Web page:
We’re told by a very good source that Canon will finally address the 50mm focal length in 2018. There are apparently two prototypes currently being tested by select photographers. We’re told one of the lenses is an EF 50mm f/1.4 IS USM, which was likely developed alongside the brand new EF 85mm f/1.4L IS USM. Read more…
DXOMark has completed their sensor review of the Canon EOS 6D Mark II and came away impressed in some areas, most notably color and ISO performance.
The EOS 6D Mark II ended up with a score of 85, which is well behind the 91 scored by the EOS 5D Mark IV and 5th place overall for Canon sensors.
Canon’s 6D proved a popular and affordable DSLR for serious-enthusiasts looking to step up to full frame, or pros after an affordable second body.
Five years on, it was crying out for an upgrade however, and the 6D Mark II’s resolution boost, improved autofocus system, faster frame rate and touch-screen LCD make it a more viable option in the modern market.
Its sensor performance continues the upward trend for Canon chips too, although it doesn’t quite hit the dizzy heights of Canon’s best sensor to date in the 5D Mark IV. This is a result of notably lower dynamic range recorded by the 6D Mark II at base ISO, which is a concern for photographers after the best image quality in good light. From ISO 800, dynamic range is much closer to the performance of semi pro rivals such as the Nikon D750 and Sony A7 II however, and with good color sensitivity at all settings and well-controlled noise the 6D Mark II lends itself better to low light photography. Read the full review
I must say it’s nice to read something positive about this camera, as some of its perceived shortcomings have been the source of a lot of negative discussion. However, it is DXOMark and that can create heated discussion on its own.
DPReview has completed their review of Canon’s smallest DSLR, the EOS Rebel SL2. DPRewview referred to the SL2 as the Toyota Camry of DSLRs, which after having a Camry as a rental recently, I’m not sure that’s a good thing.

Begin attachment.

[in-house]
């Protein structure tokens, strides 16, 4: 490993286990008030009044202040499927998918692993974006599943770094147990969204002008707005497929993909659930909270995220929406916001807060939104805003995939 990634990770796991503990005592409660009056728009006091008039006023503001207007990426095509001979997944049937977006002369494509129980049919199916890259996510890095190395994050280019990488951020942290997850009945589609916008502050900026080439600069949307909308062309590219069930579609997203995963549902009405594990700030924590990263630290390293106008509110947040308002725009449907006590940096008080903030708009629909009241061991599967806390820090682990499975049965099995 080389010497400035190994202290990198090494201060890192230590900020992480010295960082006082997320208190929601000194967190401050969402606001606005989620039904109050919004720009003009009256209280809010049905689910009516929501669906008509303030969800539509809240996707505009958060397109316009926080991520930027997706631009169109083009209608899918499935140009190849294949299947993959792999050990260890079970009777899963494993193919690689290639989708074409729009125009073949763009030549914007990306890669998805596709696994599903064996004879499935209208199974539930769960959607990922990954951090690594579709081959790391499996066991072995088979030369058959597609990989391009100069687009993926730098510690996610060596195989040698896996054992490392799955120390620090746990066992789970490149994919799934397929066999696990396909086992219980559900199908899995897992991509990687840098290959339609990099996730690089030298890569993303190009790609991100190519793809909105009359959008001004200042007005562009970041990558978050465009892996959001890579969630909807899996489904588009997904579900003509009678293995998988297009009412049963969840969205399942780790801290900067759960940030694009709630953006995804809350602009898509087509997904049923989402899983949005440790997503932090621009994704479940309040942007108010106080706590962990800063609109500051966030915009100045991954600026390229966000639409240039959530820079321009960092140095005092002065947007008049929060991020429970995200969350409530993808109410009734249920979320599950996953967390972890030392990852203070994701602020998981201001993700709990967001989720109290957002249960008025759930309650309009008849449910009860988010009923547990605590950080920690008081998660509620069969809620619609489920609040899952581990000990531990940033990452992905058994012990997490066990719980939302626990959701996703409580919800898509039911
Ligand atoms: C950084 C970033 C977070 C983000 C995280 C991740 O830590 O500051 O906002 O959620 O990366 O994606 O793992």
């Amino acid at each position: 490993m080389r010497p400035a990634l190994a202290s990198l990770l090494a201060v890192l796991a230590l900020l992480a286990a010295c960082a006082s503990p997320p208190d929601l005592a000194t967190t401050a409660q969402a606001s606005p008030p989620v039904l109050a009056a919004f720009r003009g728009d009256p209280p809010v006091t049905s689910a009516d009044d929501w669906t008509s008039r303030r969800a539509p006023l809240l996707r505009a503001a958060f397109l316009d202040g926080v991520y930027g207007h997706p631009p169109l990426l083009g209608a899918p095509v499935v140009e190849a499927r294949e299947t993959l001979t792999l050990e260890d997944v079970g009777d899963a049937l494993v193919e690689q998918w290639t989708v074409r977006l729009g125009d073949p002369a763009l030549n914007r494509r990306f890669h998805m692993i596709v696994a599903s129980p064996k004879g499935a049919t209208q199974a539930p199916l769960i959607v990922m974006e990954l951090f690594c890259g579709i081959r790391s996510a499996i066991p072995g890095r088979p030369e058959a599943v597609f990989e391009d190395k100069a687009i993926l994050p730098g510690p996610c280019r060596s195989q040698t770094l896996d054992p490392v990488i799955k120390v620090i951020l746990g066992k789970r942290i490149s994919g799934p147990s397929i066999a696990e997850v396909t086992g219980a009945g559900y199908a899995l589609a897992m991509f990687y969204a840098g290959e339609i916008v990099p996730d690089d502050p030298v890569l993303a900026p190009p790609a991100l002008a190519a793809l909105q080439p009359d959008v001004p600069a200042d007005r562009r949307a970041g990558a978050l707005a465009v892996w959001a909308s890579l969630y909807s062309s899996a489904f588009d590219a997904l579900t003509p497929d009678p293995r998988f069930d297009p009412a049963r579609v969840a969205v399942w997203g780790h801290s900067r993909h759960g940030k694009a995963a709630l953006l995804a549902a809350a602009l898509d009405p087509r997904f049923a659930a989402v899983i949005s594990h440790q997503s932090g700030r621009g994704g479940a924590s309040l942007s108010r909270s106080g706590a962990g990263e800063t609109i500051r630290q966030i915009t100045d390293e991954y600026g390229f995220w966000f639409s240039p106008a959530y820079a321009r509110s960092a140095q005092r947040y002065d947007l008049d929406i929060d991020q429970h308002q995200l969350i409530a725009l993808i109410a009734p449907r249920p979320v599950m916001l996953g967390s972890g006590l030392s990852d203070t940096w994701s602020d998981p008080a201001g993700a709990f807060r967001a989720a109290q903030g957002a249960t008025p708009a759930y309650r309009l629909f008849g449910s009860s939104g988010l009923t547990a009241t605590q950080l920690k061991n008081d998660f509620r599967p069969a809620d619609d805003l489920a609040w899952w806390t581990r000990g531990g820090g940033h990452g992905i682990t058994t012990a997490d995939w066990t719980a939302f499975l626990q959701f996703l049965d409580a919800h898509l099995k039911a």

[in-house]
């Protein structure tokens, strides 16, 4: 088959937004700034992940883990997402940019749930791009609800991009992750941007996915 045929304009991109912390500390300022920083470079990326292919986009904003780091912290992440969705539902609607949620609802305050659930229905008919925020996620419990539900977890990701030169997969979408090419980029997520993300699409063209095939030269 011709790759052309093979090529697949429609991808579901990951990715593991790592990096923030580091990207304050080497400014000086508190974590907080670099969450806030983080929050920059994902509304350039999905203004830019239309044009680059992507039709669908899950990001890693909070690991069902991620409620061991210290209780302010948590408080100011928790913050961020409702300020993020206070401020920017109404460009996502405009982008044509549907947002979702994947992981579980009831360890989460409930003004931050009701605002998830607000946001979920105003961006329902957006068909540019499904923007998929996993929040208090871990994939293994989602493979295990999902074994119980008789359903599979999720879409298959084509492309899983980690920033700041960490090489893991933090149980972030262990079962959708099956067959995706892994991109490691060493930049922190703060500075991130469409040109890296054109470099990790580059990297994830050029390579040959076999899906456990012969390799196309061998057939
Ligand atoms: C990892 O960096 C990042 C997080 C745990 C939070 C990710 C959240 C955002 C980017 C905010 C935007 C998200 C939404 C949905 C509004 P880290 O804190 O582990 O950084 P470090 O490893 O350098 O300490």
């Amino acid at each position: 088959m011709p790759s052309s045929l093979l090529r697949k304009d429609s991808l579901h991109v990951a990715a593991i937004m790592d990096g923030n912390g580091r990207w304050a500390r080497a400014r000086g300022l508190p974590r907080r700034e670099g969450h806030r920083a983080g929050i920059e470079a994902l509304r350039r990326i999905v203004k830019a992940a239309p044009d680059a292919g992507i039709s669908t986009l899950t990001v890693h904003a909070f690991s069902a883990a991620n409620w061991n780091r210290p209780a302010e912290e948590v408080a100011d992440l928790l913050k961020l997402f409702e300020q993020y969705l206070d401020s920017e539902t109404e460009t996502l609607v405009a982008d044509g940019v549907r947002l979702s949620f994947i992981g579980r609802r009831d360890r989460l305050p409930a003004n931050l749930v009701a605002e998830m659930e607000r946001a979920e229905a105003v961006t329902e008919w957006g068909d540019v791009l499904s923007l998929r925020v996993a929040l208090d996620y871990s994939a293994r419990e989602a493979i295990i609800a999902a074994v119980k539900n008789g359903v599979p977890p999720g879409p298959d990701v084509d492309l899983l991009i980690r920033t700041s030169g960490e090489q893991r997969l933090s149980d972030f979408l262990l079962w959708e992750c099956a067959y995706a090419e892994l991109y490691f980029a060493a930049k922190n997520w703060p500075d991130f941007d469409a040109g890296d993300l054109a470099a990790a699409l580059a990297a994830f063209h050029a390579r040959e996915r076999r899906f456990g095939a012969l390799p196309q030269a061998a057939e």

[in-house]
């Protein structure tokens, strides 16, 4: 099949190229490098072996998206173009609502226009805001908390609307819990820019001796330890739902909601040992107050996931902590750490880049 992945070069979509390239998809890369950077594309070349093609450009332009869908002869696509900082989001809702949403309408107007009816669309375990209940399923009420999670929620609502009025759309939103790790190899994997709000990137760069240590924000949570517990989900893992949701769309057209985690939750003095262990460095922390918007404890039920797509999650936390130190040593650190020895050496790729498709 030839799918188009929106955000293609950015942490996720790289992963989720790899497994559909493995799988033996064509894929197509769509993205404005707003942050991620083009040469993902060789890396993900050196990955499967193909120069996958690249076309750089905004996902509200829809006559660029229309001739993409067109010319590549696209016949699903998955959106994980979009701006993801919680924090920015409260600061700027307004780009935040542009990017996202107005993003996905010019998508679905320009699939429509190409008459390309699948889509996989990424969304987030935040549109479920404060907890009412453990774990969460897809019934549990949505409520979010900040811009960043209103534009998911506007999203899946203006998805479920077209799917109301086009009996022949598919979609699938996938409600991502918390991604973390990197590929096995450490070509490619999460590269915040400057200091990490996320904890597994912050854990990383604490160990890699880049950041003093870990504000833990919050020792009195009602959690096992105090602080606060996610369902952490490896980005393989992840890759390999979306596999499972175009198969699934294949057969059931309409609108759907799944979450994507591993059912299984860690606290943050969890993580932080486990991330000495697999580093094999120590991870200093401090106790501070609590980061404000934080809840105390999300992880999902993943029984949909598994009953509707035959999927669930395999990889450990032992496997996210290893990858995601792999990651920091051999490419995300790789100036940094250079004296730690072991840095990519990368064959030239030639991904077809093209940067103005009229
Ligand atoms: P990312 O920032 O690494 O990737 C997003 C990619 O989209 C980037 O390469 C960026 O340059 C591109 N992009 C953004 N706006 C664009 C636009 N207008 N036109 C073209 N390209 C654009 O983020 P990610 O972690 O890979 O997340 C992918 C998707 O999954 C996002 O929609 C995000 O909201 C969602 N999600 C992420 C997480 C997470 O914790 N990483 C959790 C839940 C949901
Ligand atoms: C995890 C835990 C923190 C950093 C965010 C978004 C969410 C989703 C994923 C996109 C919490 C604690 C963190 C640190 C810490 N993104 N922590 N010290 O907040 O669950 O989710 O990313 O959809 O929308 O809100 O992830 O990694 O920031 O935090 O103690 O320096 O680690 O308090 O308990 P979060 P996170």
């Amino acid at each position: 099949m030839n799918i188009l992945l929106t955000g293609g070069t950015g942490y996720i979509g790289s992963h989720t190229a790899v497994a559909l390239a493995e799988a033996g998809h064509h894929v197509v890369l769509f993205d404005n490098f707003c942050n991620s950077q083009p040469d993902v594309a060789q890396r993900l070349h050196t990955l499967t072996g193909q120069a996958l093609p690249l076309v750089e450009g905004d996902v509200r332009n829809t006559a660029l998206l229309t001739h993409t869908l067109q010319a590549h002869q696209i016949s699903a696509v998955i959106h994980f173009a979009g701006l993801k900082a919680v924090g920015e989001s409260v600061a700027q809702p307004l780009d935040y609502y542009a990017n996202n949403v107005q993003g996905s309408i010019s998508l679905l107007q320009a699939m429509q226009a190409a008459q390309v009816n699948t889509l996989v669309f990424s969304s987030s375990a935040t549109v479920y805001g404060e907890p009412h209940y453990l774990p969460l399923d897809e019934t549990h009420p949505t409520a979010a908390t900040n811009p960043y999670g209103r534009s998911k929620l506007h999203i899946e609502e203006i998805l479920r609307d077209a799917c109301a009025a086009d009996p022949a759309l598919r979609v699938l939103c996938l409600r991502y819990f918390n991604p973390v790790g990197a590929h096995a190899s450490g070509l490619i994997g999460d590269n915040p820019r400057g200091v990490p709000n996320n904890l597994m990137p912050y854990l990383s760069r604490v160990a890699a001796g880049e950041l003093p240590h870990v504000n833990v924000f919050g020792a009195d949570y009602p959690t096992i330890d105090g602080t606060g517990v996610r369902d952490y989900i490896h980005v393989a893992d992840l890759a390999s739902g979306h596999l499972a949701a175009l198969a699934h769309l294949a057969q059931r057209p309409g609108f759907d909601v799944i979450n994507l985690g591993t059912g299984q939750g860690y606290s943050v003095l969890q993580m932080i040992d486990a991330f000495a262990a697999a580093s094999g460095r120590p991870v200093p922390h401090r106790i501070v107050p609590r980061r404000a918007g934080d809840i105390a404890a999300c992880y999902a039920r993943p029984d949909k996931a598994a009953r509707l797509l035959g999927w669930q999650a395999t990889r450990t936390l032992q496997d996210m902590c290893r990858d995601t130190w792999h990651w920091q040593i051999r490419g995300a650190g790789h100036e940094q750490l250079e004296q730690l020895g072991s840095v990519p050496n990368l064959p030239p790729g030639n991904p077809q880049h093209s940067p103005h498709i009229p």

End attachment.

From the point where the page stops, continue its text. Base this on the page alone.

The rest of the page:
For those who want a small camera with the traditional controls and viewfinder of a DSLR, the Canon EOS Rebel SL2 is easy to recommend. It’s not spectacular in any one area, but it’s easy to use and performs well in most situations. The SL2 isn’t for those taking a lot of photos of moving subjects, nor is it wondrous at video, but for everyday life, it’ll do the job.
Canon-lovers who want better performance – especially autofocus – should strongly consider spending the extra $200 for the Rebel T7i (EOS 800D). Read the full review
The first iteration of this line had a lot of fans once the price started to drop on the camera. I recall a lot people buying the SL1 once they started to appear in the $350-$400 range on the grey market or refurbished at the Canon Store. I’m thinking the same is going to happen again.
The Profoto A1 might be the smallest flash we’ve ever made, but it’s still built to the same impossibly high standards we’ve set ourselves over the last fifty years.
Our focus with the A1 was to create a flash that delivers a truly high quality of light, which is why it features a round head which delivers light that’s both natural and beautiful with a pleasing soft-smooth fall-off, that blends seamlessly with the ambient light.
Thanks to a smart magnetic mount built into the head, light shaping tools and modifiers can be clicked on and off quickly and easily. Within seconds you’re being creative with light, shaping it. It also has a zoom function that allows you to make fine adjustments to the spread of light by simply twisting the zoom ring on the head, and for accuracy it has a modeling light built-in to the head – so you can see what you’re going to get before you press the shutter.